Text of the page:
Field Guide

Aquatic Invertebrates

Showing 1 - 10 of 15 results
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brokenray
Species Types
Scientific Name
Lampsilis reeveiana
Description
The Arkansas brokenray only occurs in streams that flow south off of the Salem and Springfield plateaus, so it is found only in about the southern quarter of Missouri.
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deertoe
Species Types
Scientific Name
Truncilla truncata
Description
A common mussel in some areas, deertoe have decorative green markings.
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elephantear mussel half-buried in a gravel substrate
Species Types
Scientific Name
Elliptio crassidens
Description
Today found only in the Meramec River, the elephantear has been classified as Endangered in Missouri and is a candidate for federal Endangered status.
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elktoe
Species Types
Scientific Name
Alasmidonta marginata
Description
The elktoe is one of many Missouri mussels with a declining population.
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ellipse
Species Types
Scientific Name
Venustaconcha ellipsiformis and V. pleasii
Description
These small mussels use darters, a type of fish, as hosts for their young.
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fatmucket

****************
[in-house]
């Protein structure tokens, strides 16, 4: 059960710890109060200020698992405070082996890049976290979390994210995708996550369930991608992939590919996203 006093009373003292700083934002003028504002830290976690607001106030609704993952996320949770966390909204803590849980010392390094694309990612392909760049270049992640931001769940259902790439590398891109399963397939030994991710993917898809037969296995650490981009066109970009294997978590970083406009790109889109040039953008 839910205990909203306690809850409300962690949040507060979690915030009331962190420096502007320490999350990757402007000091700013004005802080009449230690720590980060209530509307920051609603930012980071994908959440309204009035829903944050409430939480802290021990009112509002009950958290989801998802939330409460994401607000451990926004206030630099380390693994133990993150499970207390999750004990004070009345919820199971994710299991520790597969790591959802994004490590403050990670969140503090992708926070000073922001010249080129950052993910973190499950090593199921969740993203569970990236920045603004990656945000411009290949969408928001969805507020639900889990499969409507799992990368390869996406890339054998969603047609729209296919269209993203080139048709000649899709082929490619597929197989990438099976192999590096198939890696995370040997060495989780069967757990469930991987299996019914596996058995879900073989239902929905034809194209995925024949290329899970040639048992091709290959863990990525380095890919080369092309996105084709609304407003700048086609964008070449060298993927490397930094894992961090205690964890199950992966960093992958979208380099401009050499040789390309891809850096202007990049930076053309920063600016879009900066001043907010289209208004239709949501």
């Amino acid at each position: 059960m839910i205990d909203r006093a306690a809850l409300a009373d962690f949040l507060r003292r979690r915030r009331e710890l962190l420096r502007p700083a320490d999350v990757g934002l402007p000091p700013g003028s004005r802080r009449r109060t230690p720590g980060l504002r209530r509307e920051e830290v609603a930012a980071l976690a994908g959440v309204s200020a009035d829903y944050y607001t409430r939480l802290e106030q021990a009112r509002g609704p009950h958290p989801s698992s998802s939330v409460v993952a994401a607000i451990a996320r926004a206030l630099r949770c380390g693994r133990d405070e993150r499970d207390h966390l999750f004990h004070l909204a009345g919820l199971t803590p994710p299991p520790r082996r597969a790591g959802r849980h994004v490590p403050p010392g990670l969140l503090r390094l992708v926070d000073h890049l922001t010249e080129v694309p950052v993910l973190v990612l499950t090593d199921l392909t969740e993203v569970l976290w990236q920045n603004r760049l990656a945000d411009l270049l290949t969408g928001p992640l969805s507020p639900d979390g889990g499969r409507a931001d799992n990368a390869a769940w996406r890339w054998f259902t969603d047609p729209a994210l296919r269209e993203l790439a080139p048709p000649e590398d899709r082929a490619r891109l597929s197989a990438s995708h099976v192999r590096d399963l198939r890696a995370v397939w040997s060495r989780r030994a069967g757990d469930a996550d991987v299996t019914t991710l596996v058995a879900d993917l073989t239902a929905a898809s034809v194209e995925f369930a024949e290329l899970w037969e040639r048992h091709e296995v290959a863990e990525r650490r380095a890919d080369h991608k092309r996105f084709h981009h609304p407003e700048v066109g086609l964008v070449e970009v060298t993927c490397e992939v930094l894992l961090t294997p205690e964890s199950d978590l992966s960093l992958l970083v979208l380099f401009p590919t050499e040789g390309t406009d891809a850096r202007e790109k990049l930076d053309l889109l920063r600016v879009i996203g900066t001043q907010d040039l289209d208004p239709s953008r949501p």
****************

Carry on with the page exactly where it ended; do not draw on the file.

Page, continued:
Species Types
Scientific Name
Lampsilis siliquoidea
Description
The fatmucket was a favorite species harvested for the button industry in the early 1900s.
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pond mussel
Species Types
Scientific Name
Bivalve molluscs in order Unionoida
Description
Secretive and seldom seen, freshwater mussels are extraordinarily diverse in Missouri. We have nearly 70 species within our borders. Many are declining, and several are endangered.
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giant floater
Species Types
Scientific Name
Pygandon grandis
Description
When a floater dies, this large mussel with a thick shell will actually rise to the water surface and float as it decays.
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pimpleback
Species Types
Scientific Name
Quadrula pustulosa
Description
While the pimpleback is usually bumpy, some individuals are perfectly smooth.
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pink mucket
Species Types
Scientific Name
Lampsilis abrupta
Description
This endangered native mussel lives in flowing waters of large streams among gravel and cobble.
See Also

About Aquatic Invertebrates in Missouri

Missouri's streams, lakes, and other aquatic habitats hold thousands of kinds of invertebrates — worms, freshwater mussels, snails, crayfish, insects, and other animals without backbones. These creatures are vital links in the aquatic food chain, and their presence and numbers tell us a lot about water quality.